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History of Helsingborg



Helsingborg is one of the oldest cities of Sweden. It has been the site of permanent settlement officially since 21 May 1085.Helsingborg's geographical position at the narrowest part of The Sound made it very important for Denmark, at that time controlling both sides of that strait. From 1429 the Danes introduced the Sound Duty (Sound Dues), a levy on all trading vessels passing through the sound between Elsinore and Helsingborg. This was one of the main incomes for the Danish Crown.

Following the Dano-Swedish War (1657-1658) and the Treaty of Roskilde Denmark had to give up all territory on the southern Scandinavian peninsula, and Helsingborg became a Swedish city. King Charles X Gustav of Sweden landed here on the 5th of March 1658 to take possession of the Scanian lands and was met by a delegation led by the bishop of the Diocese of Lund, Peder Winstrup. At that time the town had a population of barely 1,000 people.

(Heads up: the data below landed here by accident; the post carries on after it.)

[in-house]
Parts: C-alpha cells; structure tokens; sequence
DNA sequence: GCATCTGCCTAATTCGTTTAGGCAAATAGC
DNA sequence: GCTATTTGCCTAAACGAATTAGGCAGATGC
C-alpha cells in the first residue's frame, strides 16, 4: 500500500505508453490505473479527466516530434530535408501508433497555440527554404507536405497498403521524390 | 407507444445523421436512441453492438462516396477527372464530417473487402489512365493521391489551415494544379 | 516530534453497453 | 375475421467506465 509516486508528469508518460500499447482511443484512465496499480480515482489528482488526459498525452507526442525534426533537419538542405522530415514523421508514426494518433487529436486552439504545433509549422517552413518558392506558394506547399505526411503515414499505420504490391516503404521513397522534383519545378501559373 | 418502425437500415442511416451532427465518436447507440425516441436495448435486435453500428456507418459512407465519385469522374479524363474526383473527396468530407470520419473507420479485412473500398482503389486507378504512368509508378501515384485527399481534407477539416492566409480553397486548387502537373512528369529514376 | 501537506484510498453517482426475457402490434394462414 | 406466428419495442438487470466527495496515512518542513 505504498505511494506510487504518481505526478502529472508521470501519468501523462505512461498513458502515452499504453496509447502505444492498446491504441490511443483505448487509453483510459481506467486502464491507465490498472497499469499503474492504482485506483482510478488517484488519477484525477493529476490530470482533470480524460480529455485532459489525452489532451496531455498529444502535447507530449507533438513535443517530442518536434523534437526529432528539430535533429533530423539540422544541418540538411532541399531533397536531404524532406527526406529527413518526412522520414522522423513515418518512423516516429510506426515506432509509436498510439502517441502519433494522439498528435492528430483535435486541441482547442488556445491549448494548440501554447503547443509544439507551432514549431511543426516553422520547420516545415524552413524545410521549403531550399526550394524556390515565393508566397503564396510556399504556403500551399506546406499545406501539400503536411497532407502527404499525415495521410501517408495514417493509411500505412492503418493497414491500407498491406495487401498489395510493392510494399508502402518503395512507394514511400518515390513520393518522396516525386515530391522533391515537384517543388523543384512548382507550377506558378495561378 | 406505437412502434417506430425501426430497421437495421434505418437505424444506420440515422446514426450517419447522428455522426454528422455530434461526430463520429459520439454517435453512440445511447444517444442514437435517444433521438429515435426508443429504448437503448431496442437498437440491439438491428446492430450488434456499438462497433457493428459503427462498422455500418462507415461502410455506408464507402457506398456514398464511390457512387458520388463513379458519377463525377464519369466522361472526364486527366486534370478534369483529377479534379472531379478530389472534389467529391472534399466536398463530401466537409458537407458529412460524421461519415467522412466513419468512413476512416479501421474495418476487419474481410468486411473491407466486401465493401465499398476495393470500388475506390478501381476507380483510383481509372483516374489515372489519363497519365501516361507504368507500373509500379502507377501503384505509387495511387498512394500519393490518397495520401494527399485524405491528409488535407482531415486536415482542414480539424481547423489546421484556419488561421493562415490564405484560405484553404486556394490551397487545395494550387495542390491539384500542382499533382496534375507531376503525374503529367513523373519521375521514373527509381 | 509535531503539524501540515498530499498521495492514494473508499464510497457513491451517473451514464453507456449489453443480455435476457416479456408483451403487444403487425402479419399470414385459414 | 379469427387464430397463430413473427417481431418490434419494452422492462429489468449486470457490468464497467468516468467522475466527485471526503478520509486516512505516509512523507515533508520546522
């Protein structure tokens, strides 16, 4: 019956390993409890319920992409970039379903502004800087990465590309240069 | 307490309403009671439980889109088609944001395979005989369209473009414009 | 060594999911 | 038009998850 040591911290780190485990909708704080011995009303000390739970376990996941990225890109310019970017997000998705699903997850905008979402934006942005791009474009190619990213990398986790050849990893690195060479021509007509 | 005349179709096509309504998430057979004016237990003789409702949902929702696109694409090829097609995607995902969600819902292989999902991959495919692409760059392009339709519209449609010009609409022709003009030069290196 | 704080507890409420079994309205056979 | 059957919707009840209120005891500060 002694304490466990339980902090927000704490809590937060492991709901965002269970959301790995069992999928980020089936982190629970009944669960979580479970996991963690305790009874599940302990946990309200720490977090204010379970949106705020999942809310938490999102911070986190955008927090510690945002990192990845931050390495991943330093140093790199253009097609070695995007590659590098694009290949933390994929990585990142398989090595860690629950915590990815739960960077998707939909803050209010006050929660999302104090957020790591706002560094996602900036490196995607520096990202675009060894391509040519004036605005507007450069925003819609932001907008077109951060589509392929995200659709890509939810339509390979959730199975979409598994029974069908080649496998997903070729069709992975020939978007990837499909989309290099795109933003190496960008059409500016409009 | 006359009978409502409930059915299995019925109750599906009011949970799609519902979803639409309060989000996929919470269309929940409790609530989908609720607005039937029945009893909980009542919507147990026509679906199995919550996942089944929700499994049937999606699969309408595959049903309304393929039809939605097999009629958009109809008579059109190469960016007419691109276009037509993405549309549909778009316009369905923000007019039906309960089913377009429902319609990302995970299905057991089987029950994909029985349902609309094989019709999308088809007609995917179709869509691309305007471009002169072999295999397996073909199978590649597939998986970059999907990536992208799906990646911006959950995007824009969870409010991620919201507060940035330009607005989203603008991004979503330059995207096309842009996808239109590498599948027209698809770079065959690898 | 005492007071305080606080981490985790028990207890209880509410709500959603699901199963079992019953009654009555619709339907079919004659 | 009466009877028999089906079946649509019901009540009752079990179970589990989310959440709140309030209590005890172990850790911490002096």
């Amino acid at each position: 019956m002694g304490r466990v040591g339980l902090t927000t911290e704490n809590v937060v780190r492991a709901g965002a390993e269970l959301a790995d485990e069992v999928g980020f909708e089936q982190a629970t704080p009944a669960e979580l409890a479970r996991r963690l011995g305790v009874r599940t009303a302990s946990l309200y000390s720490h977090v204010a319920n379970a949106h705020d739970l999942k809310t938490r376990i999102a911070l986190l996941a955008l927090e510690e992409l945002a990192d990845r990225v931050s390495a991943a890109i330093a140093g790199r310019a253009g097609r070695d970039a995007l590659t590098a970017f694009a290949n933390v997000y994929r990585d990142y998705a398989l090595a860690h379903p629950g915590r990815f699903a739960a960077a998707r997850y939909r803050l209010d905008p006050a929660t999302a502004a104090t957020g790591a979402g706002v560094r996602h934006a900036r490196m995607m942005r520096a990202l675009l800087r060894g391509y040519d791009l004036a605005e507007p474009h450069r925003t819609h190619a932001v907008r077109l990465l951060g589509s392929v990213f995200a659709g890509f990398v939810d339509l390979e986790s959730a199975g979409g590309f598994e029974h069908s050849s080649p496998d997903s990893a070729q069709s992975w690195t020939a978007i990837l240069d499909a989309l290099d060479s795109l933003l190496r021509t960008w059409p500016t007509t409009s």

The new situation, being a border town, caused problems for the city. The days of conflict were not over. The Danes made many attempts to regain the lost provinces. The last time was in 1710, when 14,000 invaders landed on the shores near Helsingborg. The Battle of Helsingborg was fought on the 28th of February just outside the city, which was badly affected. It took long time to recover and in 1770 the city had 1321 inhabitants and was just slowly growing.

On the 20th of October 1811 Jean-Baptiste Bernadotte, Marshal of France and crown prince-elect of Sweden (later king Charles XIV John) took his first step on Swedish soil in Helsingborg on his journey from Paris to Stockholm.

From the middle of the 19th century onwards, however, Helsingborg was one of the fastest growing cities of Sweden, increasing its population from 4 000 in 1850 to 20 000 in 1890 and 56 000 in 1930 due to industrialization. From 1892 a train ferry was put in service, connecting Helsingborg with its Danish sister city Helsingør. A tramway network was
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